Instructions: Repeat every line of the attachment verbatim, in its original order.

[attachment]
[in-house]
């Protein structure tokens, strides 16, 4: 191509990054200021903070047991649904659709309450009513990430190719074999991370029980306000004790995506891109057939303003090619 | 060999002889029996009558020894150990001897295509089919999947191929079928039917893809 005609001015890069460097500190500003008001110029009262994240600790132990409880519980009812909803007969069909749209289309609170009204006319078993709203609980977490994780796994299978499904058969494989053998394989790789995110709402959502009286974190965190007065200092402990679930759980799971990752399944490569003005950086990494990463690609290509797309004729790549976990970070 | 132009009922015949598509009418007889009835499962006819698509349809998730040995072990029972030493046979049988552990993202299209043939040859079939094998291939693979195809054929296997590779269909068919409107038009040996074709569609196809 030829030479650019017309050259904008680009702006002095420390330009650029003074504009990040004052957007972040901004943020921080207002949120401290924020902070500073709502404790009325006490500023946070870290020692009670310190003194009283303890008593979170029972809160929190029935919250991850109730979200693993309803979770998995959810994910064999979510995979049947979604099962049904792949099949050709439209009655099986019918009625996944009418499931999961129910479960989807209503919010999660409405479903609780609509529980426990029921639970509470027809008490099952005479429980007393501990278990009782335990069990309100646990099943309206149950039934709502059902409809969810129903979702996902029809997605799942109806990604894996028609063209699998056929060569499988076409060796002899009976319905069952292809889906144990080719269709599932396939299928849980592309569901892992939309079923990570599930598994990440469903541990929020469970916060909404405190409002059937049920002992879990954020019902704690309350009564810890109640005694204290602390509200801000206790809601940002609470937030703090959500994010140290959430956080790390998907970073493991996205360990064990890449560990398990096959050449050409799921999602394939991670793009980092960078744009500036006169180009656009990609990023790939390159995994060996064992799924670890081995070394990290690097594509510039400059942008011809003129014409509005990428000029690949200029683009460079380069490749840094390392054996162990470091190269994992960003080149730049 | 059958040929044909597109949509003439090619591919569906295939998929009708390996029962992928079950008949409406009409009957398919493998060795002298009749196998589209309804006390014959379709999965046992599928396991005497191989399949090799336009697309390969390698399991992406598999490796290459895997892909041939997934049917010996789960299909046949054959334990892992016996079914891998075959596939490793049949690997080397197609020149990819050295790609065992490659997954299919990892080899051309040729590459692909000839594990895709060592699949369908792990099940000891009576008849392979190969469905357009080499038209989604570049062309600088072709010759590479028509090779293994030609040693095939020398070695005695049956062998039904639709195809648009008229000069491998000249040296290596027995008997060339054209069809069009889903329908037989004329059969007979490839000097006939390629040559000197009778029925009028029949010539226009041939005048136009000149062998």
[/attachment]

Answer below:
[in-house]
């Protein structure tokens, strides 16, 4: 191509990054200021903070047991649904659709309450009513990430190719074999991370029980306000004790995506891109057939303003090619 | 060999002889029996009558020894150990001897295509089919999947191929079928039917893809 005609001015890069460097500190500003008001110029009262994240600790132990409880519980009812909803007969069909749209289309609170009204006319078993709203609980977490994780796994299978499904058969494989053998394989790789995110709402959502009286974190965190007065200092402990679930759980799971990752399944490569003005950086990494990463690609290509797309004729790549976990970070 | 132009009922015949598509009418007889009835499962006819698509349809998730040995072990029972030493046979049988552990993202299209043939040859079939094998291939693979195809054929296997590779269909068919409107038009040996074709569609196809 030829030479650019017309050259904008680009702006002095420390330009650029003074504009990040004052957007972040901004943020921080207002949120401290924020902070500073709502404790009325006490500023946070870290020692009670310190003194009283303890008593979170029972809160929190029935919250991850109730979200693993309803979770998995959810994910064999979510995979049947979604099962049904792949099949050709439209009655099986019918009625996944009418499931999961129910479960989807209503919010999660409405479903609780609509529980426990029921639970509470027809008490099952005479429980007393501990278990009782335990069990309100646990099943309206149950039934709502059902409809969810129903979702996902029809997605799942109806990604894996028609063209699998056929060569499988076409060796002899009976319905069952292809889906144990080719269709599932396939299928849980592309569901892992939309079923990570599930598994990440469903541990929020469970916060909404405190409002059937049920002992879990954020019902704690309350009564810890109640005694204290602390509200801000206790809601940002609470937030703090959500994010140290959430956080790390998907970073493991996205360990064990890449560990398990096959050449050409799921999602394939991670793009980092960078744009500036006169180009656009990609990023790939390159995994060996064992799924670890081995070394990290690097594509510039400059942008011809003129014409509005990428000029690949200029683009460079380069490749840094390392054996162990470091190269994992960003080149730049 | 059958040929044909597109949509003439090619591919569906295939998929009708390996029962992928079950008949409406009409009957398919493998060795002298009749196998589209309804006390014959379709999965046992599928396991005497191989399949090799336009697309390969390698399991992406598999490796290459895997892909041939997934049917010996789960299909046949054959334990892992016996079914891998075959596939490793049949690997080397197609020149990819050295790609065992490659997954299919990892080899051309040729590459692909000839594990895709060592699949369908792990099940000891009576008849392979190969469905357009080499038209989604570049062309600088072709010759590479028509090779293994030609040693095939020398070695005695049956062998039904639709195809648009008229000069491998000249040296290596027995008997060339054209069809069009889903329908037989004329059969007979490839000097006939390629040559000197009778029925009028029949010539226009041939005048136009000149062998």